👉 levels of RCS on your operations in real time
👉 alerts in case of peak exposure
👉 cumulative exposure level during the workday (alerts when approaching legal limits – OEL, WEL)

According to the Labour Code, for any risk of exposure to a CMR agent (carcinogenic, mutagenic or reprotoxic) such as respirable crystalline silica, companies must, amongst others:


  • Evaluate the risks in terms of nature, degree and duration of exposure – an evaluation that should be repeated regularly. The results of this assessment are recorded in a unique risk assessment document. The fine for failing to update this document is €1,500 (Article R4741)
To find out more about the Unique Risk Assessment Document (URAD) – [FR]
  • Put in place preventive measures and means. When the replacement of this agent is not feasible for the activity, the following is a non-exhaustive list of alternatives:
    • Limit the volume of use and the number of people exposed
    • Evacuate the particles by humidification, water sprinkling and/or ventilating processes
    • Early detection of abnormal exposures using appropriate tools / methods
  • Implement collective and/or individual protection measures, hygiene standards
  • Raise awareness, train workers on health risks
Find the complete list in article R4412-7


The INRS, a general occupational health and safety organisation, has carried out studies on the subject and in one of its files develops concrete measures to minimise the impact of these particles on workers’ health. In the main preventive measures put forward, this article recommends “equipping workstations with a dust collection device at the source (device integrated into the process or tooling) when operations cannot be carried out in a closed system;” or “regularly checking the dust in the working atmosphere and at each major change in operating methods.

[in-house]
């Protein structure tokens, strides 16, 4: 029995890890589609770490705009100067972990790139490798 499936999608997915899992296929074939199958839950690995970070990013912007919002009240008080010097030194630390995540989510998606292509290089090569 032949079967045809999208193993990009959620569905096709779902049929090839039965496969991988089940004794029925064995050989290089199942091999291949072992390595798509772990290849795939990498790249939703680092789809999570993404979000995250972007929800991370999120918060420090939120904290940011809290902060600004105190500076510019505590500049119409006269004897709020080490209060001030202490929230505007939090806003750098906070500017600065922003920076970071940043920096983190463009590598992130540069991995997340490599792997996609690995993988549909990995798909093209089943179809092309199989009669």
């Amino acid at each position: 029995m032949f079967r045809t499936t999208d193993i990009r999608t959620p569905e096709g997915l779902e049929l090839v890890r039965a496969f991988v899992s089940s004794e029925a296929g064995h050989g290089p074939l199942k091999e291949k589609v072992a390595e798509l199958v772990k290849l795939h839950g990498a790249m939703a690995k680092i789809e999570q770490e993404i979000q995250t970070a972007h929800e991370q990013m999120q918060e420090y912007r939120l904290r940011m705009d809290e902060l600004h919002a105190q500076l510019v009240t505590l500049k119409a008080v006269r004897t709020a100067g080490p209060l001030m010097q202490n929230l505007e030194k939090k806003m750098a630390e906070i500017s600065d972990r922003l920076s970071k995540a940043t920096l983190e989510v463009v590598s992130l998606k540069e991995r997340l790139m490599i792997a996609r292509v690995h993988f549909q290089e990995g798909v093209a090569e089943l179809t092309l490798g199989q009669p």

What are the penalties for non-compliance with the legal obligations defined by the Labour Code?

In the field of Health and Safety at work, the legal obligations set out in the Labour Code require the employer to carry out a risk assessment and to put in place appropriate measures according to the risks identified. Be aware that in the event of non-compliance with this obligation, the employer may be held civilly and/or criminally liable, as indicated on the website in the “Working conditions in the private sector” section.

What you need to remember from this article:

  • In terms of civil sanctions: if the employee is put in danger (and if there has been no accident), the latter can take the matter to the Prud’hommes and claim damages.
  • In terms of criminal and/or administrative sanctions: If the company has not put in place appropriate measures having identified a danger for its employee, this marks a breach of its safety obligation and may therefore be subject to administrative sanctions but also to a criminal conviction.
In a future article we will deal more specifically with the activities in the construction sector affected by this subject and the solutions available on the market to assess the risks through field measurements.